to just go walk, because you could walk, you could see. As a 
matter of fact, I think I have told Senator Craig, as a member 
of an Italian community in Albuquerque, we used to visit 
regularly the mountains around Albuquerque because mushrooms 
just like mushrooms from Italy grew in those beautiful forests. 
And you could go up on a Sunday and they were there.
    Most of the forests now are so cluttered tree to tree that 
you could not walk, if you wanted to. And those are--I think 
those are the kind of real examples of what has happened that 
is not what we would like to be the case 10 or 15 years from 
    With that, I am going to yield to Senator Murkowski for her 
questions. And then we will recess.
    Senator Murkowski.
    Senator Murkowski. Thank you, Mr. Chairman.
    Just very, very quickly, and this is probably best directed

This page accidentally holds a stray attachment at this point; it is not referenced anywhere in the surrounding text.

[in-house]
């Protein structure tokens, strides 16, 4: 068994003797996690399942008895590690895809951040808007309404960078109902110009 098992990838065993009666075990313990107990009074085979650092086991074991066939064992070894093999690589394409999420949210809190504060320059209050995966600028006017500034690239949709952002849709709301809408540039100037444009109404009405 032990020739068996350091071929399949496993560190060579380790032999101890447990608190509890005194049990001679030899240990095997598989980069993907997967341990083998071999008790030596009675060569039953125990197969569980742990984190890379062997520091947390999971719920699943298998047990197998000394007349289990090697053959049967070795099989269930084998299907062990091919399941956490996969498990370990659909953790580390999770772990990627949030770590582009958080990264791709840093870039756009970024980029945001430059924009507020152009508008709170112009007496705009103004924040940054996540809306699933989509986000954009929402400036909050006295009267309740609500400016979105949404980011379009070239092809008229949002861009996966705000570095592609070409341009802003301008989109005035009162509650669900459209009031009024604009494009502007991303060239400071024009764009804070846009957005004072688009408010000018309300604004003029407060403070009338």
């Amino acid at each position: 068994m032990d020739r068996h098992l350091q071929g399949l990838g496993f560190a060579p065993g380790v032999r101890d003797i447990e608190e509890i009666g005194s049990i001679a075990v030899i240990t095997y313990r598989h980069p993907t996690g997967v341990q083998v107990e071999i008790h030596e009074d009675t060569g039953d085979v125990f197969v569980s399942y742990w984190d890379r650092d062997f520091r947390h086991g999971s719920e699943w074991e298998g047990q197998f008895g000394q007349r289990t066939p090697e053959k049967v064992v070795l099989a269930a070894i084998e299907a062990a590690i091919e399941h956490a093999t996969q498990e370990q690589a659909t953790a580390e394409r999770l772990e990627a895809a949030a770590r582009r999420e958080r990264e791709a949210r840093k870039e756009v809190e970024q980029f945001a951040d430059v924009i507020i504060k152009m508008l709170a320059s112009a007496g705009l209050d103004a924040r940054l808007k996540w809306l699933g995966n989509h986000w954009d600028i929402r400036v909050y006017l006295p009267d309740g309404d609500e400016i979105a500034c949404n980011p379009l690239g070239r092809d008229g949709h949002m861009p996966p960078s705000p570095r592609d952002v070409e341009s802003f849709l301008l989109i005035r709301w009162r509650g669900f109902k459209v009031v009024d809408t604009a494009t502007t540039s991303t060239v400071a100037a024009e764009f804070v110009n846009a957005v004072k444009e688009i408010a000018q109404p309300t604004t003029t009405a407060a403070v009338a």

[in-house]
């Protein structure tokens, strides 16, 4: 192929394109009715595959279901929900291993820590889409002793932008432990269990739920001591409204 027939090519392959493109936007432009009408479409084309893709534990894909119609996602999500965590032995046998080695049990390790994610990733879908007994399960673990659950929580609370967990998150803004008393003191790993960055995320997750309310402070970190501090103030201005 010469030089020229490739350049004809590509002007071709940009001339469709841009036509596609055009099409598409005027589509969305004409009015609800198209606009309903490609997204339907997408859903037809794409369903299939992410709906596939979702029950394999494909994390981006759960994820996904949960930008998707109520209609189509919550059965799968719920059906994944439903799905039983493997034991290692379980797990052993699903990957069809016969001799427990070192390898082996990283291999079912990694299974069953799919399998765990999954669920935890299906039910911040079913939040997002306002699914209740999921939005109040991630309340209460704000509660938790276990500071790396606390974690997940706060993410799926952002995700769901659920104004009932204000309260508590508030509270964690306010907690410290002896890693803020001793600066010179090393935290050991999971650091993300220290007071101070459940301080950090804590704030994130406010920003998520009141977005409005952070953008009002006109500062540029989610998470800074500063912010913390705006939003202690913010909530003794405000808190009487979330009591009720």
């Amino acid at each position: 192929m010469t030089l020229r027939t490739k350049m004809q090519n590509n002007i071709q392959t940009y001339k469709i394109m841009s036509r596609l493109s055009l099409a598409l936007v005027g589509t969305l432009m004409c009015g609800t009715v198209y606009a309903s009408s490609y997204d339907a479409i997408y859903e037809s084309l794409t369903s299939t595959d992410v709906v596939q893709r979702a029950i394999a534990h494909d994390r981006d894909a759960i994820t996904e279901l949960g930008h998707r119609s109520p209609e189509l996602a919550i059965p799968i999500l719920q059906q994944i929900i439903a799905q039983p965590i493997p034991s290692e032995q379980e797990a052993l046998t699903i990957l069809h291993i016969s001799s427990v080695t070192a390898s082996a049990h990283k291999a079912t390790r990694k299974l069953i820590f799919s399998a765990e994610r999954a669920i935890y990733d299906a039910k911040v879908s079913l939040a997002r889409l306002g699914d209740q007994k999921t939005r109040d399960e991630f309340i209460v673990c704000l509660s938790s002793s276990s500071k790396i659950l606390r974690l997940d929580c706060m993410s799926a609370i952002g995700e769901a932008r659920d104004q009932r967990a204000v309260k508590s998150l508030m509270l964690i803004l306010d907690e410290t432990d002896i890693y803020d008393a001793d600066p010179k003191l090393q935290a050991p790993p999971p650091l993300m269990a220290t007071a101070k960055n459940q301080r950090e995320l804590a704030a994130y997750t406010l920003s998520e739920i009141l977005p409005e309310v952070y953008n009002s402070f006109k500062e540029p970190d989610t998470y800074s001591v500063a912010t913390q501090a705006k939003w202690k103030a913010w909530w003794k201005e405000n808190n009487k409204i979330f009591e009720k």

to Assistant Secretary Scarlett. This is as the fire management 
plans might relate to wilderness. It is my understanding that 
if you have a wilderness area, there is nothing motorized that 
comes in. You cannot bring that motorboat in. You cannot bring 
that chainsaw in. So if we have a spruce bark beetle 
infestation and we have whole areas of a wilderness area, an 
area that has been designated as wilderness, then any kind of 
management plan would not apply. Am I correct in that?
    Ms. Scarlett. I would respond to that in two ways. For the 
most part, first in Alaska, you have forests that are in what 
we call condition class one. That is, they are in their natural 
healthy condition for the most part. And that is, of course, a 
great benefit and virtue of Alaska.
    On the other hand, as you pointed out, you do also have 
some communities increasingly that are wildland urban interface 
communities. And where you have what might be a natural 
cyclical problem with disease or otherwise, it might then start 
to affect that community.